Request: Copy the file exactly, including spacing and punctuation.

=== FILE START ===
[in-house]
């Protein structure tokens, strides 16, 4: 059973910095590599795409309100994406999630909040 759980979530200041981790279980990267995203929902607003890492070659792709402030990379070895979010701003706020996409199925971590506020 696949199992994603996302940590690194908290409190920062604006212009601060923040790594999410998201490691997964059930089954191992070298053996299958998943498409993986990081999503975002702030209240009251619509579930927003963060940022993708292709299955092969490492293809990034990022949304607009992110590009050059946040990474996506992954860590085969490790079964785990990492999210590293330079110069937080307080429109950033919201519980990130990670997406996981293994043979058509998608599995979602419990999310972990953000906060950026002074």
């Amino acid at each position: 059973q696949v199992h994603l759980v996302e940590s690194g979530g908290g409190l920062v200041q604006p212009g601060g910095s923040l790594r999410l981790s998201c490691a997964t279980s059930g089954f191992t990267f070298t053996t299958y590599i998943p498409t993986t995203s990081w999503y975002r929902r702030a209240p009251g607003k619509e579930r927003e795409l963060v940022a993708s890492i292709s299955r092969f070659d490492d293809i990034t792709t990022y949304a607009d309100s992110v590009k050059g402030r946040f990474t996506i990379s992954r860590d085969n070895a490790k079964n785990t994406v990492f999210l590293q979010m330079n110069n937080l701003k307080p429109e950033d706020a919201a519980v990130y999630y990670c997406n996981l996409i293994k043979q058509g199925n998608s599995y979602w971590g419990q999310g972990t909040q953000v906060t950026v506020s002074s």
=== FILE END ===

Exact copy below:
[in-house]
């Protein structure tokens, strides 16, 4: 059973910095590599795409309100994406999630909040 759980979530200041981790279980990267995203929902607003890492070659792709402030990379070895979010701003706020996409199925971590506020 696949199992994603996302940590690194908290409190920062604006212009601060923040790594999410998201490691997964059930089954191992070298053996299958998943498409993986990081999503975002702030209240009251619509579930927003963060940022993708292709299955092969490492293809990034990022949304607009992110590009050059946040990474996506992954860590085969490790079964785990990492999210590293330079110069937080307080429109950033919201519980990130990670997406996981293994043979058509998608599995979602419990999310972990953000906060950026002074």
């Amino acid at each position: 059973q696949v199992h994603l759980v996302e940590s690194g979530g908290g409190l920062v200041q604006p212009g601060g910095s923040l790594r999410l981790s998201c490691a997964t279980s059930g089954f191992t990267f070298t053996t299958y590599i998943p498409t993986t995203s990081w999503y975002r929902r702030a209240p009251g607003k619509e579930r927003e795409l963060v940022a993708s890492i292709s299955r092969f070659d490492d293809i990034t792709t990022y949304a607009d309100s992110v590009k050059g402030r946040f990474t996506i990379s992954r860590d085969n070895a490790k079964n785990t994406v990492f999210l590293q979010m330079n110069n937080l701003k307080p429109e950033d706020a919201a519980v990130y999630y990670c997406n996981l996409i293994k043979q058509g199925n998608s599995y979602w971590g419990q999310g972990t909040q953000v906060t950026v506020s002074s």